On Wednesday, April 13, 2022, 04:00:09 PM EDT, Mel Gross <melgross@...> wrote:





Unfortunately, Nicholson isn’t what it used to be. Really, most files are pretty good these days. You skill in using them is just as important as the files themselves.

Mel



On Apr 13, 2022, at 9:39 AM, Ruth Busch via groups.io <jbusch@...> wrote:


What is a good brand of hand files?   I want to steer clear of foreign stuff.


Jim_B
 

IMHO
As important as the maker is the type of file. Single cut, double cut, bastard, Swiss pattern, are a few.
For many years now, I have been using Swiss pattern with clean edges. I find that the finish I can get is superior to others and the clean edges let me get next to expensive collets without marking them up.


Jim B,

On Apr 13, 2022, at 9:35 PM, Nelson Collar via groups.io <nel2lar@...> wrote:

Nicholson might not be the best around but for my money it is Nicholson!!!
Cheep files are not worth there weight, steer away from the cheep ones.
Or buy from stores with a good return policy, buy it, test drive it, and return if the drive is not what you want.
Tools are too expensive to waste your money on junk!
Good luck and may the rest drive save you the BUCKS!
Nelson





On Wednesday, April 13, 2022, 04:00:09 PM EDT, Mel Gross <melgross@...> wrote:





Unfortunately, Nicholson isn’t what it used to be. Really, most files are pretty good these days. You skill in using them is just as important as the files themselves.

Mel



On Apr 13, 2022, at 9:39 AM, Ruth Busch via groups.io <jbusch@...> wrote:


What is a good brand of hand files? I want to steer clear of foreign stuff.





--
Jim B


wmrmeyers@gmail.com
 

One advantage to Nicholson files (not the only advantage!) is that they are relatively cheap. I bought a 12" Mill Bastard file for my lathes from Home Depot for about $10 or so last year. And another advantage is that they are readily available in the US for anyone who lives near any sort of hardware store. I've heard good things about Pferd files, but I've never laid hands on one, so couldn't say anything useful about them. I have bought a few Grobet files. They are not cheap. They are very good.

One of the things you need to get the best from any manufacturer's files is a decent file card. They are used to clean a file that has "pinned" or gotten clogged up. Chalking them is supposed to reduce or prevent that, but I'd been using files for quite a few years before anyone shared that bit of info with me (since I was young, it may have been not listening, rather than not hearing...) and I could not seem to keep chalk around for the longest time. All the kids but one have grown up and moved out, so I don't really have that excuse anymore. And he doesn't mess with my tools.

It has been mentioned that you can have files sharpened. I've tried the method of bathing them in hydrochloric acid, since I try to buy every file I find at garage sales and swap meets and the like. Last time I did it was probably about 12 or 13 years ago. So far every file I've taken out of the tray I store them in has been much better than when I put it in the acid. They got the acid neutralized, the salts from neutralizing the acid washed very thoroughly off them, and then submerged in WD-40. Or you can send them off to the place Animal or Andrei mentioned, and have it done, and not have to worry about handling the acid and such.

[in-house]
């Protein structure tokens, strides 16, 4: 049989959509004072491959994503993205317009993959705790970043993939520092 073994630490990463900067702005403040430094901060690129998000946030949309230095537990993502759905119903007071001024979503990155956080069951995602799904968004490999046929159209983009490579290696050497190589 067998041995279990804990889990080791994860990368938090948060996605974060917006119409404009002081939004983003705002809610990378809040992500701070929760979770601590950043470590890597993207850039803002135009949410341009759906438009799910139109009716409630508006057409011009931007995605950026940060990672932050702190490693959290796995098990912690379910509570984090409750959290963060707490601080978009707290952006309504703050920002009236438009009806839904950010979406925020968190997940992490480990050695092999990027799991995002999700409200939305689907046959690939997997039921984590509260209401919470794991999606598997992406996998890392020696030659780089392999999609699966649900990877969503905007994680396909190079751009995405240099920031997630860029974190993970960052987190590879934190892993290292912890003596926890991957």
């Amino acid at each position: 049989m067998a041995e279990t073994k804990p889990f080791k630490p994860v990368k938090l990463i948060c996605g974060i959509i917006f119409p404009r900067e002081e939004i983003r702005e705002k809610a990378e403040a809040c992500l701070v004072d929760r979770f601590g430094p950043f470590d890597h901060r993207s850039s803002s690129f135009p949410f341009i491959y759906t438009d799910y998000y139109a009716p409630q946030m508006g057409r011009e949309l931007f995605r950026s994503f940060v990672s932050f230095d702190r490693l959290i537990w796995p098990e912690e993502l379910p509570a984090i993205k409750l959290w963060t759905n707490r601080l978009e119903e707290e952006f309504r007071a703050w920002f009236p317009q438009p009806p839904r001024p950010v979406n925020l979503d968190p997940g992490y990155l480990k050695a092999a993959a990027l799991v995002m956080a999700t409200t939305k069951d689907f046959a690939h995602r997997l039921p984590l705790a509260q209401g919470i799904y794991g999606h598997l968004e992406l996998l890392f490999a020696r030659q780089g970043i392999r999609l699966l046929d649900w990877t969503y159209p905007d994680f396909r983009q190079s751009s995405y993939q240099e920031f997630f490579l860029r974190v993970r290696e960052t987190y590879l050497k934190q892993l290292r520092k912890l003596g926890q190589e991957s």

And finally, import files are not always bad. My mother gave me a set of riffler files imported from China back in the 1970's. I don't use them often, but when I do, they work great, and they were seriously cheap. And I've gotten some good work out of other cheap files. If nothing else, you can loan them to people and not cry if they don't always come home.

Bill in OKC

William R. Meyers, MSgt, USAF(Ret.) 

A human being should be able to change a diaper, plan an invasion,
butcher a hog, conn a ship, design a building, write a sonnet, balance
accounts, build a wall, set a bone, comfort the dying, take orders,
give orders, cooperate, act alone, solve equations, analyze a new
problem, pitch manure, program a computer, cook a tasty meal, fight
efficiently, die gallantly. Specialization is for insects.
LAZARUS LONG (Robert A. Heinlein)



On Wednesday, April 13, 2022, 08:35:05 PM CDT, Nelson Collar via groups.io <nel2lar@...> wrote:


Nicholson might not be the best around but for my money it is Nicholson!!!
Cheep files are not worth there weight, steer away from the cheep ones. 
Or buy from stores with a good return policy, buy it, test drive it, and return if the drive is not what you want. 
Tools are too expensive to waste your money on junk!
Good luck and may the rest drive save you the BUCKS!
Nelson 





On Wednesday, April 13, 2022, 04:00:09 PM EDT, Mel Gross <melgross@...> wrote:





Unfortunately, Nicholson isn’t what it used to be. Really, most files are pretty good these days. You skill in using them is just as important as the files themselves.

Mel



> On Apr 13, 2022, at 9:39 AM, Ruth Busch via groups.io <jbusch=centurylink.net@groups.io> wrote:
>
> 
> What is a good brand of hand files?   I want to steer clear of foreign stuff.
>








wmrmeyers@gmail.com
 

Good info, too! And an advantage to getting good files. Though if you buy cheap files you can grind safe edges on them for special purposes, or just because you want to. So another advantage to cheap files. Where it would hurt to do that to a good Nicholson file for a one-time use, it can be a really good idea for a file you didn't spend much money on that will help you do a special job you don't need to do frequently.